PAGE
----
At this point, I know “what” I want to shoot (at the very minimum at least), and I begin to plan the “when and where.” I find it helpful to see where the locations I want to shoot are located on a map. It helps me put in perspective time and distances, as well as the feasibility of getting it all in. In the case of our upcoming trip, we are going on a river cruise so we have no control over the location of our hotel. Sometimes we are right in the middle of things, (as in the pano of the Chain Bridge in Budapest which was taken from the top deck of our ship), and sometimes we are a public transportation ride away from the city center. Plotting your shoot locations will help determine where your hotel should ideally be!

In order to keep all these sites straight, I plot them onto a Google Map then create a personal map and download it to my phone. Depending on your carrier and data plan, accessing cellular networks in foreign countries can not only be a challenge but expensive. Keeping a copy of my map on my phone eliminates these concerns. While I am plotting the locations I want to visit, I also take the time to look at street level 3D view if it’s available. This gives me a head start on knowing where the best angles to shoot will most likely be. When combining a vacation with work, like I am with this trip, it helps keep the amount of time I need to spend at each site to a minimum. (Especially if you will have non-photographers in tow on the trip… Happy wife, happy trip!)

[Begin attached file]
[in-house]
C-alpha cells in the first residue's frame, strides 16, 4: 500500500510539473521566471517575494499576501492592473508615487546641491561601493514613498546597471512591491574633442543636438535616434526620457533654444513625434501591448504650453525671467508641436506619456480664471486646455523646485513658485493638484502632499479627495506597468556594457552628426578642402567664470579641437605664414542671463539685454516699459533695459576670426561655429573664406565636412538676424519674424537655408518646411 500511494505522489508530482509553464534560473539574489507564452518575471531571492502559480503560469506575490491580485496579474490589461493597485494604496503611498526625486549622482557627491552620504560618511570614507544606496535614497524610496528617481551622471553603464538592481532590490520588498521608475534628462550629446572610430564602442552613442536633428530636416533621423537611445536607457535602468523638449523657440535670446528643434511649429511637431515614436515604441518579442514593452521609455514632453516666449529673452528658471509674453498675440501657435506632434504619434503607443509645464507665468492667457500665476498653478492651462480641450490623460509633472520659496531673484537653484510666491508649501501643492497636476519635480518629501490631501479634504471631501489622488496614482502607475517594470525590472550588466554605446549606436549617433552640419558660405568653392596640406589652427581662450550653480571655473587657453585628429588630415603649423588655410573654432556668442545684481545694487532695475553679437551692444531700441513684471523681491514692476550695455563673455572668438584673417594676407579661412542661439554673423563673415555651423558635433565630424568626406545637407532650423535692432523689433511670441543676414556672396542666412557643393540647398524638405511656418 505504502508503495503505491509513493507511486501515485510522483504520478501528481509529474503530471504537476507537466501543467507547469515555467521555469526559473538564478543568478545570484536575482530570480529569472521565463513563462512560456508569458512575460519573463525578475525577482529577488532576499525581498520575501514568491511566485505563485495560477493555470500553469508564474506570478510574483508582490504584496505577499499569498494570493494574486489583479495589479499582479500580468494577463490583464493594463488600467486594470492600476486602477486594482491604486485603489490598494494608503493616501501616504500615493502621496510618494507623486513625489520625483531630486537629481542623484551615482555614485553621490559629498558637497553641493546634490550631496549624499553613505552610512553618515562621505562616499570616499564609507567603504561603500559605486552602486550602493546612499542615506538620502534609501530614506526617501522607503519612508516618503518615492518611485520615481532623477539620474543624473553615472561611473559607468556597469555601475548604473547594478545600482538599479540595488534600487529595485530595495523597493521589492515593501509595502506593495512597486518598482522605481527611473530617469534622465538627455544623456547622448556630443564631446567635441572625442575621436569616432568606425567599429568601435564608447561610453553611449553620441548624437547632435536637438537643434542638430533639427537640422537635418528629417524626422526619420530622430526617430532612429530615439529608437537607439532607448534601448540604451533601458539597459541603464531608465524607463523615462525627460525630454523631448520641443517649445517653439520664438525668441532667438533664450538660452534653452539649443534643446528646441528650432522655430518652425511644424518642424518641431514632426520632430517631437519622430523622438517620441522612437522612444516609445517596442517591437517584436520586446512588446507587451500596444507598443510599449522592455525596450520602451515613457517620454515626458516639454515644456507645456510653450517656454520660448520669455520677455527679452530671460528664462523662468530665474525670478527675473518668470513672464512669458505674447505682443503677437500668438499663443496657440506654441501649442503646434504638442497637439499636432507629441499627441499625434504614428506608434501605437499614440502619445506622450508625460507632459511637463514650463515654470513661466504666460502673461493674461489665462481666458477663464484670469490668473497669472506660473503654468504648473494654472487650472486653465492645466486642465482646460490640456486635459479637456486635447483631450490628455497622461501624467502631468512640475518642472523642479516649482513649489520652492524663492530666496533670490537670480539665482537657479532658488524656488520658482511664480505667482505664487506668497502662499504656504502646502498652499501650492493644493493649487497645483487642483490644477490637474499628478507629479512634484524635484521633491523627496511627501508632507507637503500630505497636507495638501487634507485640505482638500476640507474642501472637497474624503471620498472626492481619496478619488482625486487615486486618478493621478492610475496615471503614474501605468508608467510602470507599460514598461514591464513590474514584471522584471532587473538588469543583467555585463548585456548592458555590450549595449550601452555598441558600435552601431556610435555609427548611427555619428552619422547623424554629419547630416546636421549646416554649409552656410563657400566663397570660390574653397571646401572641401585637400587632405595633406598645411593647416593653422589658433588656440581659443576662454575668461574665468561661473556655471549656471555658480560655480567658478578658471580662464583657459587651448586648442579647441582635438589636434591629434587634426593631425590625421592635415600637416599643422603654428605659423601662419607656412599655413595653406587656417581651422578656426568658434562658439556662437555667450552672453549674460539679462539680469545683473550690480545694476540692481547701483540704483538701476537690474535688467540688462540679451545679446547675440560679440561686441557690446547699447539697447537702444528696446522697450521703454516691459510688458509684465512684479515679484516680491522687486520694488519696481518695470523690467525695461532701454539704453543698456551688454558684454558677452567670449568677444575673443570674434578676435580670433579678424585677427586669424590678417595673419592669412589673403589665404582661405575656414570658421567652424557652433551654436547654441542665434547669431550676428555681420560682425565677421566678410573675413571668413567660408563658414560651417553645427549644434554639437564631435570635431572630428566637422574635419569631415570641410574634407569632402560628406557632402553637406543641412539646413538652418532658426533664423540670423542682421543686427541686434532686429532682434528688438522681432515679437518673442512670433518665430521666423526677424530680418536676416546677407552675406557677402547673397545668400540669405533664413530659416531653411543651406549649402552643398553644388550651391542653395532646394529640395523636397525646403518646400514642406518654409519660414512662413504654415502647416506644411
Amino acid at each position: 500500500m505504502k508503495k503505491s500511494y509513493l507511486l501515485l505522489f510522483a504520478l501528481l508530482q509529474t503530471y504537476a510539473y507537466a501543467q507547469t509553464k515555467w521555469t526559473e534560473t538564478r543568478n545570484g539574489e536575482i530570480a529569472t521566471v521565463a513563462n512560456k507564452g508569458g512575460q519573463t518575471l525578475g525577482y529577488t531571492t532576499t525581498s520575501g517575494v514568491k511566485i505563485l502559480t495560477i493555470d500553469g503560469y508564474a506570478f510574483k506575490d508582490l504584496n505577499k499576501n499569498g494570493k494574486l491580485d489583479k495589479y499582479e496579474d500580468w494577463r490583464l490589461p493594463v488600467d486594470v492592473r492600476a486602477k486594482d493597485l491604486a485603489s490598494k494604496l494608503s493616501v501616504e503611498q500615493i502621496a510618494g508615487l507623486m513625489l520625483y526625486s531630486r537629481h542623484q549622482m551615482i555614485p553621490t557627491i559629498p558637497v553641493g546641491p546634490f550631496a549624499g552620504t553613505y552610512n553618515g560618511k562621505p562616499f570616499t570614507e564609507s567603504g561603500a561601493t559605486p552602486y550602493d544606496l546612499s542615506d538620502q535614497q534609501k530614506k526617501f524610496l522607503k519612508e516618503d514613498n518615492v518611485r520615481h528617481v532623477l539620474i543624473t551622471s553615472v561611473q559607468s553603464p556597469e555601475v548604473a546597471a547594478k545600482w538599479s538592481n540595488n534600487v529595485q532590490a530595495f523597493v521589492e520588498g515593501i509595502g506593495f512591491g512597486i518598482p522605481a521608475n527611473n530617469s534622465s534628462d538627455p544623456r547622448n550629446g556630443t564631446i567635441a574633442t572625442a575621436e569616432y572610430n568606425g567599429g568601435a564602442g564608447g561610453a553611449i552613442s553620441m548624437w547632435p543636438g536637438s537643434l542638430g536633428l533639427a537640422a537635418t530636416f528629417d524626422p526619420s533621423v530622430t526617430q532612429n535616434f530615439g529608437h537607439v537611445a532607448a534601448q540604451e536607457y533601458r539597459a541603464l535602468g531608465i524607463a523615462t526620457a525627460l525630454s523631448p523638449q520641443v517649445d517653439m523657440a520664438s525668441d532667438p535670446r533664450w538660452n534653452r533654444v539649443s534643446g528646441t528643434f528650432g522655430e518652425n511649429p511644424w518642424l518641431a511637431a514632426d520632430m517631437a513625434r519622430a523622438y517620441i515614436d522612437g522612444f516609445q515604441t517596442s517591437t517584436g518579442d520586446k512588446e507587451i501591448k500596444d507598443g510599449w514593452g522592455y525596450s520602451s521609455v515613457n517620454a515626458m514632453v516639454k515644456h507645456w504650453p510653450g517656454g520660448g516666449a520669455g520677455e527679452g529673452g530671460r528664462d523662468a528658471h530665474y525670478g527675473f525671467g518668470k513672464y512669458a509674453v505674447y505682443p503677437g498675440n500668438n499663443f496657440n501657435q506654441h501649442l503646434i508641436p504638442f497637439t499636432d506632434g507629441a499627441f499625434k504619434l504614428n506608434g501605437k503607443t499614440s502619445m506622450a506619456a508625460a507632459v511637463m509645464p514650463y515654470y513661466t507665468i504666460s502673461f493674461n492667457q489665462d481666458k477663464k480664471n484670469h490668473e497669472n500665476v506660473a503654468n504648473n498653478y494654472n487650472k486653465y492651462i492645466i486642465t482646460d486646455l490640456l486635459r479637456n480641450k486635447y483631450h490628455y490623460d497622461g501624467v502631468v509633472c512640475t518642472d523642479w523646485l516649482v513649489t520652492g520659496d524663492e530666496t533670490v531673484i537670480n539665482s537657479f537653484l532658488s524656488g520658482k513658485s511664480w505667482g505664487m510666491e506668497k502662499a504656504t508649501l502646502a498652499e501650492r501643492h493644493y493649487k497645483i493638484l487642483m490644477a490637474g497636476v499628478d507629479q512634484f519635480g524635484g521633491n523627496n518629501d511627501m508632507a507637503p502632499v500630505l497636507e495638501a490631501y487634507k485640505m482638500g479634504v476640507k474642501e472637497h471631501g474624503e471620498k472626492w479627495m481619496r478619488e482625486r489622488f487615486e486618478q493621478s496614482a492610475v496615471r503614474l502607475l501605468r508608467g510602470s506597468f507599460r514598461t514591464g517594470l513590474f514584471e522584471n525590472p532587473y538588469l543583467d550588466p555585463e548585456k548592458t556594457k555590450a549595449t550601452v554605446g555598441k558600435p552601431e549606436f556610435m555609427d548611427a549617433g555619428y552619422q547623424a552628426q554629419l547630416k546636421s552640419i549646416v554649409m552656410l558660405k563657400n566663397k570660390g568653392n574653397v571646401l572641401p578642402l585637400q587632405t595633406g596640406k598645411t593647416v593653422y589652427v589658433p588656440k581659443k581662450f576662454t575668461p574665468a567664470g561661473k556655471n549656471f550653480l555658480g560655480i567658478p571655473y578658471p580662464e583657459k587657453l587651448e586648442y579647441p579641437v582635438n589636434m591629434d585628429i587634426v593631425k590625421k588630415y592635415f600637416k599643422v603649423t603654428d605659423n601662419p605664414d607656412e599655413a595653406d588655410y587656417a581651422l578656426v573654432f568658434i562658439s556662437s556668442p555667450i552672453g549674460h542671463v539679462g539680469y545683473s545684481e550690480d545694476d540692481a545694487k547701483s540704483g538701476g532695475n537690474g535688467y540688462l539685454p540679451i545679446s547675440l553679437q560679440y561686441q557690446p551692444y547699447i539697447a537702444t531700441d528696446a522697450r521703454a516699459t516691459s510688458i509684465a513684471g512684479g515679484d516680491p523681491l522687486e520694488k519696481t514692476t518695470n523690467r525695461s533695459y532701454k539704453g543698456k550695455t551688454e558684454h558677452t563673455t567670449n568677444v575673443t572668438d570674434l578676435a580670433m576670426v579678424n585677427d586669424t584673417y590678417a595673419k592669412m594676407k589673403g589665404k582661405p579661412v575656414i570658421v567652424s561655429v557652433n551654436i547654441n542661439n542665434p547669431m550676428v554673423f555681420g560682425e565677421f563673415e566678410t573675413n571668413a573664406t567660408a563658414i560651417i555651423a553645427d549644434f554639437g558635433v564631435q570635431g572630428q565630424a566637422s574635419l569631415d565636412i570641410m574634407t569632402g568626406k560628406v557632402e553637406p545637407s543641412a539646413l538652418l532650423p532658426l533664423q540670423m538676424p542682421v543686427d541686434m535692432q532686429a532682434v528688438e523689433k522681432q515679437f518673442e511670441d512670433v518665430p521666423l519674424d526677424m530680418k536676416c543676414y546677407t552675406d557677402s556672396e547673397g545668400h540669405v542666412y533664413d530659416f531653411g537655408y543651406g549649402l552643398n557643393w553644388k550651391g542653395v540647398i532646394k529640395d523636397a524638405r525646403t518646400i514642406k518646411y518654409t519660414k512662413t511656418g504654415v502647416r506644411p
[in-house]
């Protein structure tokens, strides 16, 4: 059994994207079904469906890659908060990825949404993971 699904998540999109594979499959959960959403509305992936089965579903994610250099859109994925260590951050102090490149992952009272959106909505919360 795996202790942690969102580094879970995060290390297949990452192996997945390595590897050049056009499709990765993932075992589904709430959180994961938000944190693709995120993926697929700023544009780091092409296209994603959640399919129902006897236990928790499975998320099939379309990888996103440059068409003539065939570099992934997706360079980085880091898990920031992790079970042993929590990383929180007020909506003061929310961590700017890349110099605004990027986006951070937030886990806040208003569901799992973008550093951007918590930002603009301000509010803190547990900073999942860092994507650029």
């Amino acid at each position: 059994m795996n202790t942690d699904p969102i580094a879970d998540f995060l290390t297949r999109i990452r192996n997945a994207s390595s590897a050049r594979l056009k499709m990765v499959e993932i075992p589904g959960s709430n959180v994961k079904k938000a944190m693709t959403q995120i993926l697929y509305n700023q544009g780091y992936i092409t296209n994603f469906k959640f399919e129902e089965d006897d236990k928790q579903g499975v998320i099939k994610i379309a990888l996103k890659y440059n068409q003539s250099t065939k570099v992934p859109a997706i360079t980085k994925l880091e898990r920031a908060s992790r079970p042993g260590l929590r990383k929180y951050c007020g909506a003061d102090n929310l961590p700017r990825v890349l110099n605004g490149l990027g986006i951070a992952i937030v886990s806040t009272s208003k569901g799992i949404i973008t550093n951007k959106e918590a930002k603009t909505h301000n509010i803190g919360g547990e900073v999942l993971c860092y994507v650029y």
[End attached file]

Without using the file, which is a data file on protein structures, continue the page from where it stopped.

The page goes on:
Taking the location planning a step further, I will also consult The Photographer’s Ephemeris to look at information for the sun and moon for the cities I will be visiting. This app gives me all the information I need for the rising and setting of each, as well as where in the sky it will appear in relationship to my location. It is an invaluable tool for getting those special shots where the sun or moon is located perfectly for a landmark.

Pack, pack, pack

I am just a few days out from my trip so it’s time to start packing my bags. A good place to start is to review your airline’s size and weight restrictions for your baggage. I will be checking one bag and carrying on one bag, as well as my camera bag. I won’t bore you with what’s going in anything other than my camera bag as I’m sure that’s what you’re most interested in!